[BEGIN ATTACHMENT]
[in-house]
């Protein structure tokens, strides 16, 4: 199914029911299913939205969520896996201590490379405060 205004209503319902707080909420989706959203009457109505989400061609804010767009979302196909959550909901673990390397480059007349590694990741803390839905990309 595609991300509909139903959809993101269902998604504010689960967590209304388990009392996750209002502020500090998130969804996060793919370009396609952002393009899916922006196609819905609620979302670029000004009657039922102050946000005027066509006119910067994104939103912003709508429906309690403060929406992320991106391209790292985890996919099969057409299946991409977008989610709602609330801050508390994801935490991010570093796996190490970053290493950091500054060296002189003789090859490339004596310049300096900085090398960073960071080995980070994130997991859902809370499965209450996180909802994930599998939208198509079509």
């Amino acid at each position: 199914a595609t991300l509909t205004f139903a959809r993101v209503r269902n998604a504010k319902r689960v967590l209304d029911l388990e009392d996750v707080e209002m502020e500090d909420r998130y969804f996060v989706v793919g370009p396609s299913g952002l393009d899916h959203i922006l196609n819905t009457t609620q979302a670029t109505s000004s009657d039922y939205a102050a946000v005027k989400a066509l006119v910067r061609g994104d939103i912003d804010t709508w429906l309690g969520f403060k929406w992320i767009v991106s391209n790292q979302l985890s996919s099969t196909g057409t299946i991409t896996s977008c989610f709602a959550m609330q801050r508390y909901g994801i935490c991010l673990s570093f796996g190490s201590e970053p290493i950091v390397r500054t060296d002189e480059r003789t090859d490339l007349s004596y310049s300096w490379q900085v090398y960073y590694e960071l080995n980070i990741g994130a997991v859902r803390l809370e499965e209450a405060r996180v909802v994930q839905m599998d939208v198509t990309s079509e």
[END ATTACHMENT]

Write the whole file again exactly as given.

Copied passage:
[in-house]
């Protein structure tokens, strides 16, 4: 199914029911299913939205969520896996201590490379405060 205004209503319902707080909420989706959203009457109505989400061609804010767009979302196909959550909901673990390397480059007349590694990741803390839905990309 595609991300509909139903959809993101269902998604504010689960967590209304388990009392996750209002502020500090998130969804996060793919370009396609952002393009899916922006196609819905609620979302670029000004009657039922102050946000005027066509006119910067994104939103912003709508429906309690403060929406992320991106391209790292985890996919099969057409299946991409977008989610709602609330801050508390994801935490991010570093796996190490970053290493950091500054060296002189003789090859490339004596310049300096900085090398960073960071080995980070994130997991859902809370499965209450996180909802994930599998939208198509079509």
């Amino acid at each position: 199914a595609t991300l509909t205004f139903a959809r993101v209503r269902n998604a504010k319902r689960v967590l209304d029911l388990e009392d996750v707080e209002m502020e500090d909420r998130y969804f996060v989706v793919g370009p396609s299913g952002l393009d899916h959203i922006l196609n819905t009457t609620q979302a670029t109505s000004s009657d039922y939205a102050a946000v005027k989400a066509l006119v910067r061609g994104d939103i912003d804010t709508w429906l309690g969520f403060k929406w992320i767009v991106s391209n790292q979302l985890s996919s099969t196909g057409t299946i991409t896996s977008c989610f709602a959550m609330q801050r508390y909901g994801i935490c991010l673990s570093f796996g190490s201590e970053p290493i950091v390397r500054t060296d002189e480059r003789t090859d490339l007349s004596y310049s300096w490379q900085v090398y960073y590694e960071l080995n980070i990741g994130a997991v859902r803390l809370e499965e209450a405060r996180v909802v994930q839905m599998d939208v198509t990309s079509e």